Action 9

County tax collector worries some homeowners could lose homes after signing up for risky program

ORLANDO, Fla. — There are concerns about a government-approved program designed to help homeowners make improvements to their properties.

The Orange County Tax Collector believes the so-called PACE program is being used to prey on the poor and the elderly.  PACE stands for Property Assessed Clean Energy.

The PACE Program is approved in the State of Florida and two other states for residential customers and in several more states for commercial customers.  On the residential end, it makes it easier for homeowners to finance energy efficient projects and to harden their homes against severe weather.  Homeowners interested in things like solar panels, electric vehicle charging equipment or a new roof can take advantage of it.   It’s been credited with saving energy and saving energy costs for consumers.

Orlando homeowner Ida Starks needed a new roof when she first heard about the PACE program from a solicitor a couple of years ago.

Starks told Action 9, “Because this was new to me, I didn’t move on it quickly. I thought about and prayed about it.”

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She eventually went ahead and financed a new roof on her Orlando home. According to Starks, she was told her payments would be delayed by 18 months, then she would to start paying around $200 a month.  But last year when she received her tax bill she was shocked.

“My tax bill was greater than $5,000,” she said.

Previously her bills were closer to $1,700.  Starks said she had no idea under the PACE program, the financing is attached to a person’s property taxes as a lien.  Her entire amount was due right away.

Starks said, “I would have saved the money had I known that this was the way it was going to be assessed, but this is not what they said to me.”

The confusion isn’t surprising to Orange County Tax Collector Scott Randolph.

Randolph said, “I think if you looked at it on paper, you’d go ‘That’s not bad. That’s not a bad idea.’”

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But Randolph believes it’s been used in some cases to prey on the poor and elderly with contractors convincing some people to sign up for something they don’t understand or can’t afford.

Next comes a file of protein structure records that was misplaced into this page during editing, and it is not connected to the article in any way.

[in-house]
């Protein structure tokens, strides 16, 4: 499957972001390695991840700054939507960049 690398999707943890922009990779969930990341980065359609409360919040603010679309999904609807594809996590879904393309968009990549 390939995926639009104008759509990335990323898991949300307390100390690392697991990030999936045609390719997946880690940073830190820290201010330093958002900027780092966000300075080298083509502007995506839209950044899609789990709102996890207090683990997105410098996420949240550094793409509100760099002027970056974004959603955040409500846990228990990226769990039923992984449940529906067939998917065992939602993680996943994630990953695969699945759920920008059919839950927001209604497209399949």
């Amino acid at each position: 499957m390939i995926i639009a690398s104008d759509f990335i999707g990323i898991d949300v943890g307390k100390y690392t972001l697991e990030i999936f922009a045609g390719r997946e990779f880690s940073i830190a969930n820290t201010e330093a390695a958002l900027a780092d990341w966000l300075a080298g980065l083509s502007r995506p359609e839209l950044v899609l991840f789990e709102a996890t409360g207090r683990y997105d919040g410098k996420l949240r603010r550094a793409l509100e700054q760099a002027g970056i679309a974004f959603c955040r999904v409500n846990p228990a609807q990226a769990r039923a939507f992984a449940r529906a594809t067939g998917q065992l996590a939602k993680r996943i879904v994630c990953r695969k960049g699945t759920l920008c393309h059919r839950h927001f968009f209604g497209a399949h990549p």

“I think unfortunately, it’s sort of taken the typical Florida turn of an unregulated industry that is capable of taking advantage of people,” he told consumer investigator Jeff Deal.

Right now, there are three agencies set up in Florida that are public-private partnerships to administer the residential PACE program.  It’s only available in cities or counties where PACE agencies have interlocal agreements.  The includes Orlando and Winter Park.  But Orange County hasn’t signed any PACE agreements for those living in unincorporated parts of the county.  Still, the tax collector’s office must apply those assessments to tax bills for PACE participants in the cities that have signed the interlocal agreements.

Randolph’s concern is more people are using the program and tax bills are skyrocketing.  Action 9 looked at data in Volusia County and Orange County and saw one case where a homeowner’s tax bill jumped by more than 25,000%

Randolph worries when they go unpaid, in two years, borrowers could see their homes sold at auction.

Randolph said, “When that happens, people will lose their homes.”

Consumer groups are also concerned, in July, twenty of them wrote a letter urging the federal government to require PACE agencies to determine a person’s ability to pay before signing them up.  In the letter they wrote, PACE products have often been “pushed onto consumers through predatory and fraudulent sales practices.”

Late night host and comedian, John Oliver even did an entire segment warning about the PACE problems while making fun of it.

But for Ida Starks, it’s definitely not a laughing matter.

Starks said, “I have maybe a $400,000 house sitting on this corner and I’m going to lose it over $5,000 because I don’t have that?”

State lawmakers in Florida have considered mandating more consumer protections for the PACE program in recent years, but the efforts haven’t gained much traction.  In Orange County, Tax Collector Scott Randolph said his office works to educate those who may be facing issues with this to try to help them through the process, but he believes the local municipalities should be offering more oversight as well.

The group that worked with Ida Starks, Renew Financial, believes PACE is still a good program for many and sent this statement from its VP of Government Affairs, Leah Wiggs:

“Renew Financial’s first priority is the homeowners and communities we serve.

The PACE program at its core is a powerful public policy tool that enables Floridians access to affordable financing options for essential home upgrades that may otherwise be out of reach for many homeowners.

Renew Financial only operates in a community after gaining approval from the local municipality. We understand that each community has different needs, which is why we are open and committed to working with local leaders to implement any additional consumer protections and safeguards to best serve the homeowners in that area.

Renew Financial has taken careful steps to update consumer protections, mitigate marginal foreclosure risks and provide safety measures to keep homeowners and their investments safe. We will continue to be advocates for consumers, and fight for meaningful protections for those we serve.”

Jeff Deal

Jeff Deal,

I joined the Eyewitness News team as a reporter in 2006.

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